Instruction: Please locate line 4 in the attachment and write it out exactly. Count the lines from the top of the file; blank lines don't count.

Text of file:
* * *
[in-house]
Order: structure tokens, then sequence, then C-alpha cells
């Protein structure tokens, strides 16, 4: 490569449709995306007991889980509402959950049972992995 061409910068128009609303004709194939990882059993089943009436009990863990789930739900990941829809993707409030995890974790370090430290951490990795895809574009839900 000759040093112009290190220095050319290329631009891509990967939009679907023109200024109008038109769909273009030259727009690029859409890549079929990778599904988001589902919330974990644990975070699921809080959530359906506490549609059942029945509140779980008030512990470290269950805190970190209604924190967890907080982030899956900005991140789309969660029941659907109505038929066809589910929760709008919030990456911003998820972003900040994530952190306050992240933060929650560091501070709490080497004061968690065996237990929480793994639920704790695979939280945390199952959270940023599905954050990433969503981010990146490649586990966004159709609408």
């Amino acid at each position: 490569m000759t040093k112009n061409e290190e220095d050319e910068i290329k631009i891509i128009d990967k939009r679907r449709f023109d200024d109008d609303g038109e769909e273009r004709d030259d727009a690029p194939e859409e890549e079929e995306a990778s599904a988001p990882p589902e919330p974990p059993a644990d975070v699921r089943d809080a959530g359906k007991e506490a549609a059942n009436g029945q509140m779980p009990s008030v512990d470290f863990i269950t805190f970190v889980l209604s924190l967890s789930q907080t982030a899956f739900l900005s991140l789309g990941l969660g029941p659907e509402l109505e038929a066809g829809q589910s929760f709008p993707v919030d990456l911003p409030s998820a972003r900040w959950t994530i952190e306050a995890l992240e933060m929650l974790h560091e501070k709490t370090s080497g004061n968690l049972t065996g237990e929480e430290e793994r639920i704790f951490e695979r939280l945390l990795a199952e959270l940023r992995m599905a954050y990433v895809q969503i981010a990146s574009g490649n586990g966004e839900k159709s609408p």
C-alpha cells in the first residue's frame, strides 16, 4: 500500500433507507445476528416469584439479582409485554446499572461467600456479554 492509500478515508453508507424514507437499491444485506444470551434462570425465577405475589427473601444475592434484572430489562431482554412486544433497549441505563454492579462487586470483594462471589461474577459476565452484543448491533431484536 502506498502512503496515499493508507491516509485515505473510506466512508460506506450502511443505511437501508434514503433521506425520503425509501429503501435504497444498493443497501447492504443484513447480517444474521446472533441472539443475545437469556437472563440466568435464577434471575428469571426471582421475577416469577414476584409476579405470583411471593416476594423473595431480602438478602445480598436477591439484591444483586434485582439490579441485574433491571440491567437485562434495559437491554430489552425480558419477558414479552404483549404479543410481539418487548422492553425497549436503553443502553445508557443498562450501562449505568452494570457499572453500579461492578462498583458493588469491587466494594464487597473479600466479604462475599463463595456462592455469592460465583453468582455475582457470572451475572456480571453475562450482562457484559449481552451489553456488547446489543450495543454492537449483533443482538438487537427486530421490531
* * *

């Amino acid at each position: 490569m000759t040093k112009n061409e290190e220095d050319e910068i290329k631009i891509i128009d990967k939009r679907r449709f023109d200024d109008d609303g038109e769909e273009r004709d030259d727009a690029p194939e859409e890549e079929e995306a990778s599904a988001p990882p589902e919330p974990p059993a644990d975070v699921r089943d809080a959530g359906k007991e506490a549609a059942n009436g029945q509140m779980p009990s008030v512990d470290f863990i269950t805190f970190v889980l209604s924190l967890s789930q907080t982030a899956f739900l900005s991140l789309g990941l969660g029941p659907e509402l109505e038929a066809g829809q589910s929760f709008p993707v919030d990456l911003p409030s998820a972003r900040w959950t994530i952190e306050a995890l992240e933060m929650l974790h560091e501070k709490t370090s080497g004061n968690l049972t065996g237990e929480e430290e793994r639920i704790f951490e695979r939280l945390l990795a199952e959270l940023r992995m599905a954050y990433v895809q969503i981010a990146s574009g490649n586990g966004e839900k159709s609408p």